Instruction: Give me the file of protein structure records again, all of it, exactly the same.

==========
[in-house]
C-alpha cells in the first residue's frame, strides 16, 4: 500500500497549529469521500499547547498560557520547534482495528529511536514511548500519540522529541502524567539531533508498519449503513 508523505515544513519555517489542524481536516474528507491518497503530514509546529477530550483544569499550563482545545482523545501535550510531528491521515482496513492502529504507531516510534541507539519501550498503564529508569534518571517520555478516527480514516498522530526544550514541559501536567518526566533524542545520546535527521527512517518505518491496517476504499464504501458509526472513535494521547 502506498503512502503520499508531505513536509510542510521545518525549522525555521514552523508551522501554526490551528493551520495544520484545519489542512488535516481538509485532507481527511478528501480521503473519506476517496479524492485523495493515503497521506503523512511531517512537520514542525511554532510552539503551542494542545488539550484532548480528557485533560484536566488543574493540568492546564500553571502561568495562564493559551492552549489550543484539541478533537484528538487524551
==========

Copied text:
[in-house]
C-alpha cells in the first residue's frame, strides 16, 4: 500500500497549529469521500499547547498560557520547534482495528529511536514511548500519540522529541502524567539531533508498519449503513 508523505515544513519555517489542524481536516474528507491518497503530514509546529477530550483544569499550563482545545482523545501535550510531528491521515482496513492502529504507531516510534541507539519501550498503564529508569534518571517520555478516527480514516498522530526544550514541559501536567518526566533524542545520546535527521527512517518505518491496517476504499464504501458509526472513535494521547 502506498503512502503520499508531505513536509510542510521545518525549522525555521514552523508551522501554526490551528493551520495544520484545519489542512488535516481538509485532507481527511478528501480521503473519506476517496479524492485523495493515503497521506503523512511531517512537520514542525511554532510552539503551542494542545488539550484532548480528557485533560484536566488543574493540568492546564500553571502561568495562564493559551492552549489550543484539541478533537484528538487524551